I’m working on a new text adventure game to enter in this year’s Spring Thing competition. The release of TADS 3.1 was one of my main motivating factors; it adds some very desirable features to the TADS authoring system.
I also lurk on the Inform 7 page of the forum. Once in a while I even skate over to the Inform 7 bug tracker, to see what new beasties have crawled out of the woodwork. Most of what I see there makes me very happy that I’ve chosen TADS.
For those who are new to this topic: Inform 7 is about 50 times more popular than TADS 3. There are several reasons for this, but leading the pack is the fact that I7’s programming syntax uses “natural language,” a subset of English — rather a small and stiffly phrased subset — that the compiler can understand.
Except, often the compiler doesn’t understand it. Inform 7 is a little like a burlap bag full of cats — it’s a seething mass of “edge cases,” places where a human’s natural way of phrasing something runs afoul of the compiler’s inflexible logic.
This stuff simply doesn’t happen in TADS 3. T3’s syntax is closely based on C++. It uses brackets, parentheses, and code blocks in a bog-standard way, so ambiguities don’t arise. To be sure, T3 is tricked out with a lot of templates and macros, which make the code easier to write while also making it look not at all like C++. But once you’ve learned how these work, writing your game is a straightforward process.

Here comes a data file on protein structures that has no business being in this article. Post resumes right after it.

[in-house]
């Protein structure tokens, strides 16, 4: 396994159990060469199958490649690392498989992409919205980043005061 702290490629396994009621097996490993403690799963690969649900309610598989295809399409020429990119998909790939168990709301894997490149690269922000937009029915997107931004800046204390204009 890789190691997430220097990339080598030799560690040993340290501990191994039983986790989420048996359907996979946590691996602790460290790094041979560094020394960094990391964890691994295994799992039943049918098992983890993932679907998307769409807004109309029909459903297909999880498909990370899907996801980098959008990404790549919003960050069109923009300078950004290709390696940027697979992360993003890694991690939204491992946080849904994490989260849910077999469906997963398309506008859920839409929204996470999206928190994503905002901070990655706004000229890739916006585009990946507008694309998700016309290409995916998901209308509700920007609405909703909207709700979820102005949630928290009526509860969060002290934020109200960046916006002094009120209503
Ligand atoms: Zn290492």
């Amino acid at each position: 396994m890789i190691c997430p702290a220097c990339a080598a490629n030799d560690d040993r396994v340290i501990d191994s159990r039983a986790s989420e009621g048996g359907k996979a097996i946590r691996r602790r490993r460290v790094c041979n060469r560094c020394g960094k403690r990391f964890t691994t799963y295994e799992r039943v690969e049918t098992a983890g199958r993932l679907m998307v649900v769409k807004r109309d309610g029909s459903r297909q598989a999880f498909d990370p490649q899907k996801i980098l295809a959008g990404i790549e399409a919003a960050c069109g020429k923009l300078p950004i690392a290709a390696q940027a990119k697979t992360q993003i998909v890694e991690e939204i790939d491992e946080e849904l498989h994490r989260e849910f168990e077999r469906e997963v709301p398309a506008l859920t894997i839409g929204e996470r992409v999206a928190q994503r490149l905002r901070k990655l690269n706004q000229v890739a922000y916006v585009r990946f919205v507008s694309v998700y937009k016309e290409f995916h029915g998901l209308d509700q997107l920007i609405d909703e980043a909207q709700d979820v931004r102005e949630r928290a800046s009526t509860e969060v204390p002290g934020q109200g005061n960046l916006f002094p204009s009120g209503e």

I7 has some swell features of its own. One of the best additions to TADS with the 3.1 release is, in fact, directly based on I7. Games written in I7 can be played in a web browser without downloading the game or an interpreter program, a capability toward which T3 is, as I write this, still creeping. There’s active development going on, though, so we shouldn’t have to wait too much longer.
No matter which authoring system you choose, what matters in the end is that you spend enough time learning and using it to become thoroughly familiar with its methods. Newcomers to interactive fiction authoring are attracted to I7 because it looks easy to use. I’m sure many of them give up before they ever finish writing a game. Writing a game is a complicated affair.
But 95% of it is easy, once you understand how you want to design your game. You create rooms, you create objects, you create new actions that the player can perform, you make sure the actions work in the way you want them to. This is just as easy in I7 as it is in T3.
It’s in the last 5%, where you’re trying to do complicated, tricky stuff, that the differences between the systems will leap up and smack you in the face. And by that time, you’ve already committed to an authoring system, so you muddle on through. It’s not that there’s no muddling on through in T3. It’s a different sort of muddling, that’s all.
Designing a good game is a whole other topic. Maybe more on that later.